During the last Parliament, at the height of the Coalition era, I wrote about the death of the Torygraph, the old assumption that the Daily Telegraph was a nailed-on supporter of the Conservative Party. The paper didn’t just express discomfort about Cameron and Cameronism, it had adopted a distinctive stance of its own, not least in its vociferous opposition to Government planning reforms.

At the time there were some voices expressing hope that this might be temporary, and the gap between party and paper would close at the same time as Cameron’s premiership ended. But as my piece argued –

“It now sees itself more as a voice of the conservative movement than the Conservative Party – a pressure group acting on behalf of its readers. Anyone hoping the Telegraph will “come home” to a post-Cameron Conservative Party will be sorely disappointed – this is a philosophical change, not a personal falling-out.”

A few months into Theresa May’s premiership, that remains the case. The Telegraph has been positive about May, but consistently through the lens of the issues on which she agrees with the paper’s agenda, not through a return to its one-time partisan fealty.

This is particularly visible in the way that the Telegraph worldview has been fleshed out. Over time it has added more issues and people to its approved list – including Nigel Farage.

The paper put several days of prominent coverage into promoting his early meeting, and flourishing relationship, with Trump, much to the discomfort of Downing Street. Early last month he favoured its premium subscribers with a “Breakfast with Nigel Farage” event, and more recently chose the Telegraph as the place to launch his campaign to get Douglas Carswell expelled from UKIP.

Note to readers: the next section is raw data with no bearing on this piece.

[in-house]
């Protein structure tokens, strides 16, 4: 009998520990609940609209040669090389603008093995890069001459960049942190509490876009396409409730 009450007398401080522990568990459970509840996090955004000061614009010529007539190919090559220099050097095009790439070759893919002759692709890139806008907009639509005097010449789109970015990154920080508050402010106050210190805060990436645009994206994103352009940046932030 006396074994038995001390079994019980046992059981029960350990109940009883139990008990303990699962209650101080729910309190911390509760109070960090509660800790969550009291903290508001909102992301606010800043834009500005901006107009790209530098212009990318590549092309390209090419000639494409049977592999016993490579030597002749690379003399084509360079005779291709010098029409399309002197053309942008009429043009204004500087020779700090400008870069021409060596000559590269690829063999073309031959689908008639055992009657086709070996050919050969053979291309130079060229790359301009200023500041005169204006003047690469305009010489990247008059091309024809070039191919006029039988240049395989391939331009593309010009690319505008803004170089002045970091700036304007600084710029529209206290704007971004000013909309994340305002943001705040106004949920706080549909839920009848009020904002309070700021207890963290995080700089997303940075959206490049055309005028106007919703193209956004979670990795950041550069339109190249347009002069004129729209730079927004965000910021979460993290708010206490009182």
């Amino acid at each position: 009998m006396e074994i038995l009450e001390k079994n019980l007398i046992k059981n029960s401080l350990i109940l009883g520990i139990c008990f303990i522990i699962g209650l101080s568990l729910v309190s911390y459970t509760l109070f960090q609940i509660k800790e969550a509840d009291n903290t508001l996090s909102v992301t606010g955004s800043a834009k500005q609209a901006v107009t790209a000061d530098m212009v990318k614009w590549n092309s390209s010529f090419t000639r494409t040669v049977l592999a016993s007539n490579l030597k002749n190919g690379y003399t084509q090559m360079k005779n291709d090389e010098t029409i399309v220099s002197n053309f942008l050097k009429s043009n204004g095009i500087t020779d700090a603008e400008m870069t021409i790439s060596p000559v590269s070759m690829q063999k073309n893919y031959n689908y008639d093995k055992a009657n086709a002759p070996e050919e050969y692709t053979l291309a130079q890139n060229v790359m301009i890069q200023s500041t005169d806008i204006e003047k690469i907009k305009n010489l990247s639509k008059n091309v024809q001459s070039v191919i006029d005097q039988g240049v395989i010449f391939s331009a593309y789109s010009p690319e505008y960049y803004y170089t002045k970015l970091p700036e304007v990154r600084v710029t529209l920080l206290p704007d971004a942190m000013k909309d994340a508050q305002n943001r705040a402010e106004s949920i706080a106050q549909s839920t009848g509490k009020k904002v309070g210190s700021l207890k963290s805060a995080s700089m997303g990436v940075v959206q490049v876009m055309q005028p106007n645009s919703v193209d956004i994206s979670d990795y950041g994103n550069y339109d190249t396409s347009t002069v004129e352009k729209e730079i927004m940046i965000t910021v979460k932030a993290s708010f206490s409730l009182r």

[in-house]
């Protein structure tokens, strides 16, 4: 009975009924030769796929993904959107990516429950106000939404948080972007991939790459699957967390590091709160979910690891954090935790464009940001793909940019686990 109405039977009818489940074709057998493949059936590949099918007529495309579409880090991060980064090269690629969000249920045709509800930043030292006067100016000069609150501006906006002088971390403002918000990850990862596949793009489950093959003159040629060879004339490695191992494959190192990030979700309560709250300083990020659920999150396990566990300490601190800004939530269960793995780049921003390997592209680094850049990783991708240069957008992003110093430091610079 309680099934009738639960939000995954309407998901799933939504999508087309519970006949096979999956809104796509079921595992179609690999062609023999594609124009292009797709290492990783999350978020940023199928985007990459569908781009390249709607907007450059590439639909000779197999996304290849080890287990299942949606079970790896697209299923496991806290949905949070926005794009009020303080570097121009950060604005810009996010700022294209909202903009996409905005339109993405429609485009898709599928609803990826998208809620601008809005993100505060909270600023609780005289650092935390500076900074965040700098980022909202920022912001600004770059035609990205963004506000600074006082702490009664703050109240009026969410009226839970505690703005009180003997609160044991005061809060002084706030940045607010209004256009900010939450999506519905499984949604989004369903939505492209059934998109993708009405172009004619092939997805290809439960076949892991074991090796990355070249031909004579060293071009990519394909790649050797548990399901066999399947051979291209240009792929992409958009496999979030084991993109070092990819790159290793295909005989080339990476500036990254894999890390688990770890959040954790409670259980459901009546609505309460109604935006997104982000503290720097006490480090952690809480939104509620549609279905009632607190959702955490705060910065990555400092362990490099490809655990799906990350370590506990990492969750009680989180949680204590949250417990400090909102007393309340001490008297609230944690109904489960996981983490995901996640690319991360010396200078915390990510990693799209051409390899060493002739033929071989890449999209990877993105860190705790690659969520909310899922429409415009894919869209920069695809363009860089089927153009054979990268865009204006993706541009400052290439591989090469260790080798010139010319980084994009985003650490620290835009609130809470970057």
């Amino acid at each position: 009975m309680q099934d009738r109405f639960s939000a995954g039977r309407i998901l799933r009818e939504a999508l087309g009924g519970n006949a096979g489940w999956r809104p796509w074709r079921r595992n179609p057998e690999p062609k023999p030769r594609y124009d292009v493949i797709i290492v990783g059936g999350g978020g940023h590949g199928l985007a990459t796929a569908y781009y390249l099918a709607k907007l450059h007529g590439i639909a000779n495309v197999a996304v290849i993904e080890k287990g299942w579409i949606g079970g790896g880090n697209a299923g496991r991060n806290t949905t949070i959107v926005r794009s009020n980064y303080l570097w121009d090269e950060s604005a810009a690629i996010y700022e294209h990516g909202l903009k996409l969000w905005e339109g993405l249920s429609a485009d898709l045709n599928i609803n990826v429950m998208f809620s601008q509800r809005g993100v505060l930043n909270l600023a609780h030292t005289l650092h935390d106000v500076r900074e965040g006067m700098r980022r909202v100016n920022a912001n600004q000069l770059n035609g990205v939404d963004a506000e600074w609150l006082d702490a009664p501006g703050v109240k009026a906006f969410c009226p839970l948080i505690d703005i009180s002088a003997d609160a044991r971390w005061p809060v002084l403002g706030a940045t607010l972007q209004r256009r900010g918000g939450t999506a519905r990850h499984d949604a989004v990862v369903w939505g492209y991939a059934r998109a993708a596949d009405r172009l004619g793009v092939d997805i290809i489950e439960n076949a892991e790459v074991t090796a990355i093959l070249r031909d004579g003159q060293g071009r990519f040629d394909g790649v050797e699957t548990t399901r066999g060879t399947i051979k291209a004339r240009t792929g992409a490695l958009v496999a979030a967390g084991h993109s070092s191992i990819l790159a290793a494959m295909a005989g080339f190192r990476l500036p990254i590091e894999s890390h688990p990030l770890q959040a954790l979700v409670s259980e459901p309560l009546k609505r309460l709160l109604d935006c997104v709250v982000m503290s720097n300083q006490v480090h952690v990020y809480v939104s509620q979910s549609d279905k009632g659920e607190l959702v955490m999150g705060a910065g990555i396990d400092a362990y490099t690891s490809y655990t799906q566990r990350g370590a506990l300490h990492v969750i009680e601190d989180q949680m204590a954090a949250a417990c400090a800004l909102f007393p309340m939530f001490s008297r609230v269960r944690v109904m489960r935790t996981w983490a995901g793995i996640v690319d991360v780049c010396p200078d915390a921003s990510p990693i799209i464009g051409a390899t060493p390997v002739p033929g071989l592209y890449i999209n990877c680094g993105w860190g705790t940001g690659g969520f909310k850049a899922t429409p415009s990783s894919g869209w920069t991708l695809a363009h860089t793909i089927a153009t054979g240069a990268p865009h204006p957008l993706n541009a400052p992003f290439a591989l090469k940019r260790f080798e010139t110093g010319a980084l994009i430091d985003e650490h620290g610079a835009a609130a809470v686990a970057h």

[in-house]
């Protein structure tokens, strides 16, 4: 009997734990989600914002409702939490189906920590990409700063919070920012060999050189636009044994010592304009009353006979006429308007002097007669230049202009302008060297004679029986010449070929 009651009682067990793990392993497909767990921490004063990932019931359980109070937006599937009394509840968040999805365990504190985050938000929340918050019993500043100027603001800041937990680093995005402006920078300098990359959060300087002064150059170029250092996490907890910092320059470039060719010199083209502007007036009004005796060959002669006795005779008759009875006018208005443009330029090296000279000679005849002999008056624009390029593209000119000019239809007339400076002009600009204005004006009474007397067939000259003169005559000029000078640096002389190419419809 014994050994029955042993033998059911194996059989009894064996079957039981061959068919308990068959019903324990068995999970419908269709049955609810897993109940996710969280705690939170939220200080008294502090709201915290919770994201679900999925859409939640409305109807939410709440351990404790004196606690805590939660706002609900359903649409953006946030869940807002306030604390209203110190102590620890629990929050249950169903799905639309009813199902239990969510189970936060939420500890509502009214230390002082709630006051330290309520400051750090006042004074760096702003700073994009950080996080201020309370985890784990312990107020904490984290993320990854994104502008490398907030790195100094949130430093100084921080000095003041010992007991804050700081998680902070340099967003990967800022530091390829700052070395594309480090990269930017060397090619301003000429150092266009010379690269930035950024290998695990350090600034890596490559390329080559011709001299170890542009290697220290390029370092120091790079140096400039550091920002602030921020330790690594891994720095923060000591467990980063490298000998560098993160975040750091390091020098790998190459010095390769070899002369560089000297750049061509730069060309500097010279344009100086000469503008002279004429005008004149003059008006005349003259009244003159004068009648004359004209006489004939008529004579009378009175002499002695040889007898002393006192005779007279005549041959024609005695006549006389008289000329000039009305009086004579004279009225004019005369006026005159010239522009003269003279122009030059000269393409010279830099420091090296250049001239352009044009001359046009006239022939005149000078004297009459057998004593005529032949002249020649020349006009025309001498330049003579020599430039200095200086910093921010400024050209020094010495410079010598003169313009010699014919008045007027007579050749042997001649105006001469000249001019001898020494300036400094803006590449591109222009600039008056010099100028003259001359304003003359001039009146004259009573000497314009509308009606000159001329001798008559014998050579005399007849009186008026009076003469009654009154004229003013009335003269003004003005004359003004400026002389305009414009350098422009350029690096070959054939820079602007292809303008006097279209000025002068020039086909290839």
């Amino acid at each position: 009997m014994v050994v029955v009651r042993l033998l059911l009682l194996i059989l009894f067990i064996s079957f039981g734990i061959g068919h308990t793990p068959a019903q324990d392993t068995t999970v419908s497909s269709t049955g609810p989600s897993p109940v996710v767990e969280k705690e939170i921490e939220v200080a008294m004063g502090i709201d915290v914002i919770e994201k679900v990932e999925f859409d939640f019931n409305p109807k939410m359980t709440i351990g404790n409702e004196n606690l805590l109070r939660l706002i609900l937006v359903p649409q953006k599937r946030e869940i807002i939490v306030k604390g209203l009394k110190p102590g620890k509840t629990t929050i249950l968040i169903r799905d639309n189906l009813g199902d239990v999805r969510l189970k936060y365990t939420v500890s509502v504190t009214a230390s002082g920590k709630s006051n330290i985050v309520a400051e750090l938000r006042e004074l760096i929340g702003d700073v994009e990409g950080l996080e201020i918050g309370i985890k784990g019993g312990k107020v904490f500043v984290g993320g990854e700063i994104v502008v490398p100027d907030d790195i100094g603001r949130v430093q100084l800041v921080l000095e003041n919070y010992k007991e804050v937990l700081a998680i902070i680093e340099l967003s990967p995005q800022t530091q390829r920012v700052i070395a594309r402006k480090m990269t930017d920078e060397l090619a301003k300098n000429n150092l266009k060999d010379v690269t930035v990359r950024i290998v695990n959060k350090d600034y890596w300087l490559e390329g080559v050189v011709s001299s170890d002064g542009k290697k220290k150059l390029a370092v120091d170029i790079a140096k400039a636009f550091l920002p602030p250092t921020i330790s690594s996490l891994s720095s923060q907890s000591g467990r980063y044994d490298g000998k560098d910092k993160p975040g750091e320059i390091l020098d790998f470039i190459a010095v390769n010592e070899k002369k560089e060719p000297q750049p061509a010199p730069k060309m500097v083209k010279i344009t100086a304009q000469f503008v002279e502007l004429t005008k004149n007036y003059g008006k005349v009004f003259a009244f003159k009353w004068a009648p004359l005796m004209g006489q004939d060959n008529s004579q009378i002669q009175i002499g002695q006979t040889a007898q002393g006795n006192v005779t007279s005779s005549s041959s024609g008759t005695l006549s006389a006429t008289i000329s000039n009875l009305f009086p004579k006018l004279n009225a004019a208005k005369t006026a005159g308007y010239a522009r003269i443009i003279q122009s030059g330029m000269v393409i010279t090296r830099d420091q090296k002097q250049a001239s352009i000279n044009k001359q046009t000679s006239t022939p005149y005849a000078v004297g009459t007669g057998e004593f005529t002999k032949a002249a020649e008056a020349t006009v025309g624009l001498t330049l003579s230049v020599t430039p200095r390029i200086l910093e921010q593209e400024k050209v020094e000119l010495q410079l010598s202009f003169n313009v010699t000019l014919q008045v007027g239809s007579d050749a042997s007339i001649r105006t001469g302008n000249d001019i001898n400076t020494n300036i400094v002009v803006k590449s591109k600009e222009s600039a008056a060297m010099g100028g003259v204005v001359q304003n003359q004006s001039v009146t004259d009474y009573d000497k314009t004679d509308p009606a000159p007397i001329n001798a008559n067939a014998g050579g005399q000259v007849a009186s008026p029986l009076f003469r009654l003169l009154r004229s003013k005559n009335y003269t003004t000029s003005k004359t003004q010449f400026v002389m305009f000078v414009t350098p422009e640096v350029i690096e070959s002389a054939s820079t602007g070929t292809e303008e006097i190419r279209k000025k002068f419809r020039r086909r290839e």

This partnership works on a number of fronts. In purely business terms, Farage is box office news in a way that his successor can only dream of. If anything, he has become more outspoken since “getting his life back”, and the combination of him and Donald Trump is particularly headline-grabbing. His new career involves all the media attention of his old one, with none of the bothersome leadership responsibilities, and the Telegraph is a willing provider of a floodlit stage.

More fundamentally, Farage is a perfect fit for that wider and distinctive worldview that the Telegraph is carving out for itself. He not only shares its support for Brexit, but articulates plenty of its other opinions, too. From his tone to his real ale, he hits a certain cultural sweet spot for the paper – and his anti-politics theme of course sits well in the pages which exposed the MPs’ expenses scandal. He is an avatar for much of what it wants and feels, the closest thing yet discovered to the newspaper made flesh.

If you view the Telegraph’s approach as forming itself into “a pressure group acting on behalf of its readers”, it’s worth considering how those readers are likely to relate to Farage. Some will be ardent UKIPers, and therefore confirmed fans. Many others – like habitual Conservatives more generally – are likely to have loaned UKIP their vote one or more times, say in European elections. Still more might never have backed his party at the ballot box but still enjoyed the sight of him laying into Herman van “Rumpy Pumpy” in the European Parliament, have common cause with his contempt for politically correct metropolitan elites, and shared his suspicion of Cameron’s modernisation project. You don’t have to be purple through-and-through to have a chuckle over your marmalade at his outbursts.

Put like that, it isn’t so surprising to see the emergence of The Daily Faragegraph – for the man and the newspaper alike it makes good sense.